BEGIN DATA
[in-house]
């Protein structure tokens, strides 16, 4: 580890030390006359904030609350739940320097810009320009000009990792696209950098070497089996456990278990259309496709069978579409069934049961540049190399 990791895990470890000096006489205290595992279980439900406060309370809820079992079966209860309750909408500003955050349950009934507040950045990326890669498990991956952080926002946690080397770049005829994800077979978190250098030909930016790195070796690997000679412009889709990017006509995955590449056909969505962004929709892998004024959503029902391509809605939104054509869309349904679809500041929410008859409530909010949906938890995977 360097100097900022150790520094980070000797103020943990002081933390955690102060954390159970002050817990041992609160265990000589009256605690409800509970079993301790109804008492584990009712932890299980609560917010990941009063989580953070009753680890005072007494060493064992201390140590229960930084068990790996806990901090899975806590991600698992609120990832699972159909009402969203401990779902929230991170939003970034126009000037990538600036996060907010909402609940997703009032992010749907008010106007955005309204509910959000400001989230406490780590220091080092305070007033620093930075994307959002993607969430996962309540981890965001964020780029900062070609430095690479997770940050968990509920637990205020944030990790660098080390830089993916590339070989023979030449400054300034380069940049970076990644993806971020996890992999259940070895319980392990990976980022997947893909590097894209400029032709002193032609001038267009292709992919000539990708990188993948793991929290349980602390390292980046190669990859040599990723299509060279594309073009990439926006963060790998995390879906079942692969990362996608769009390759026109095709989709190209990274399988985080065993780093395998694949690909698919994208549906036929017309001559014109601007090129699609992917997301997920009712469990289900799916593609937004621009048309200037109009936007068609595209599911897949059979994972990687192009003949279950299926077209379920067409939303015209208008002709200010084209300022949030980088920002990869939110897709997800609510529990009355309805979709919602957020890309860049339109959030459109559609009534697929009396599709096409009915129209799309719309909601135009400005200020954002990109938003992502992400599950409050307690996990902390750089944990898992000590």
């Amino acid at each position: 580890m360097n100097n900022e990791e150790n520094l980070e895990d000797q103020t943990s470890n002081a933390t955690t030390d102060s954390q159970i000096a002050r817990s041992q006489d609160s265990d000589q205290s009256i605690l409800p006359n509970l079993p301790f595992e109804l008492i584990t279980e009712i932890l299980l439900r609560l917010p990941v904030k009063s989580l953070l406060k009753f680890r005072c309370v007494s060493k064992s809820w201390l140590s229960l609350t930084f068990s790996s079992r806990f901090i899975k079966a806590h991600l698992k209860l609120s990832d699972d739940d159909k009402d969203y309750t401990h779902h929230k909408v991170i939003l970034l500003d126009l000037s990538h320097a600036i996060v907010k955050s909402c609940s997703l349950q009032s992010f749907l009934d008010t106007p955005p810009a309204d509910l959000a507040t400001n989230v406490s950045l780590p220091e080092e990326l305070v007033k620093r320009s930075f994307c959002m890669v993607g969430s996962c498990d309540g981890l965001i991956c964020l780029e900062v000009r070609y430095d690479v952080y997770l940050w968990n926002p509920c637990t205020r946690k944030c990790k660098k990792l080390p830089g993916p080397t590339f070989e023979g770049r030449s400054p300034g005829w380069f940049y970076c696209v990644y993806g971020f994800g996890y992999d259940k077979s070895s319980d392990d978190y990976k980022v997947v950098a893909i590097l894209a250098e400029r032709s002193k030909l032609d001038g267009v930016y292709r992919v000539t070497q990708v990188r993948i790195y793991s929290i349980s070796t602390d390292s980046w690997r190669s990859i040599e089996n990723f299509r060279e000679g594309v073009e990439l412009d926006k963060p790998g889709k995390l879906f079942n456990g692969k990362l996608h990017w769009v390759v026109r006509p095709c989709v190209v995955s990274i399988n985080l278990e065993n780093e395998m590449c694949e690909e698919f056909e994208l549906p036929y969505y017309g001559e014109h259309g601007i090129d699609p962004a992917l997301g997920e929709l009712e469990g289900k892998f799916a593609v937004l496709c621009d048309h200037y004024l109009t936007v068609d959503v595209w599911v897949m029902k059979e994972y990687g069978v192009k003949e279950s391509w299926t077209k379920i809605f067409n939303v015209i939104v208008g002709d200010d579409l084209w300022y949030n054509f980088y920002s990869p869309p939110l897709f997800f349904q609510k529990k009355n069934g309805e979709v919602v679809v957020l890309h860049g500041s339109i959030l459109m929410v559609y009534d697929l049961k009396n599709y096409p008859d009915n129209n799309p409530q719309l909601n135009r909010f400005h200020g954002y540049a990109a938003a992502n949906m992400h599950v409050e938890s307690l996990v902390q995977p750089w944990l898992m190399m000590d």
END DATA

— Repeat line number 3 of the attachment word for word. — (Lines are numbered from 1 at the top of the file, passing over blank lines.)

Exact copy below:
């Amino acid at each position: 580890m360097n100097n900022e990791e150790n520094l980070e895990d000797q103020t943990s470890n002081a933390t955690t030390d102060s954390q159970i000096a002050r817990s041992q006489d609160s265990d000589q205290s009256i605690l409800p006359n509970l079993p301790f595992e109804l008492i584990t279980e009712i932890l299980l439900r609560l917010p990941v904030k009063s989580l953070l406060k009753f680890r005072c309370v007494s060493k064992s809820w201390l140590s229960l609350t930084f068990s790996s079992r806990f901090i899975k079966a806590h991600l698992k209860l609120s990832d699972d739940d159909k009402d969203y309750t401990h779902h929230k909408v991170i939003l970034l500003d126009l000037s990538h320097a600036i996060v907010k955050s909402c609940s997703l349950q009032s992010f749907l009934d008010t106007p955005p810009a309204d509910l959000a507040t400001n989230v406490s950045l780590p220091e080092e990326l305070v007033k620093r320009s930075f994307c959002m890669v993607g969430s996962c498990d309540g981890l965001i991956c964020l780029e900062v000009r070609y430095d690479v952080y997770l940050w968990n926002p509920c637990t205020r946690k944030c990790k660098k990792l080390p830089g993916p080397t590339f070989e023979g770049r030449s400054p300034g005829w380069f940049y970076c696209v990644y993806g971020f994800g996890y992999d259940k077979s070895s319980d392990d978190y990976k980022v997947v950098a893909i590097l894209a250098e400029r032709s002193k030909l032609d001038g267009v930016y292709r992919v000539t070497q990708v990188r993948i790195y793991s929290i349980s070796t602390d390292s980046w690997r190669s990859i040599e089996n990723f299509r060279e000679g594309v073009e990439l412009d926006k963060p790998g889709k995390l879906f079942n456990g692969k990362l996608h990017w769009v390759v026109r006509p095709c989709v190209v995955s990274i399988n985080l278990e065993n780093e395998m590449c694949e690909e698919f056909e994208l549906p036929y969505y017309g001559e014109h259309g601007i090129d699609p962004a992917l997301g997920e929709l009712e469990g289900k892998f799916a593609v937004l496709c621009d048309h200037y004024l109009t936007v068609d959503v595209w599911v897949m029902k059979e994972y990687g069978v192009k003949e279950s391509w299926t077209k379920i809605f067409n939303v015209i939104v208008g002709d200010d579409l084209w300022y949030n054509f980088y920002s990869p869309p939110l897709f997800f349904q609510k529990k009355n069934g309805e979709v919602v679809v957020l890309h860049g500041s339109i959030l459109m929410v559609y009534d697929l049961k009396n599709y096409p008859d009915n129209n799309p409530q719309l909601n135009r909010f400005h200020g954002y540049a990109a938003a992502n949906m992400h599950v409050e938890s307690l996990v902390q995977p750089w944990l898992m190399m000590d």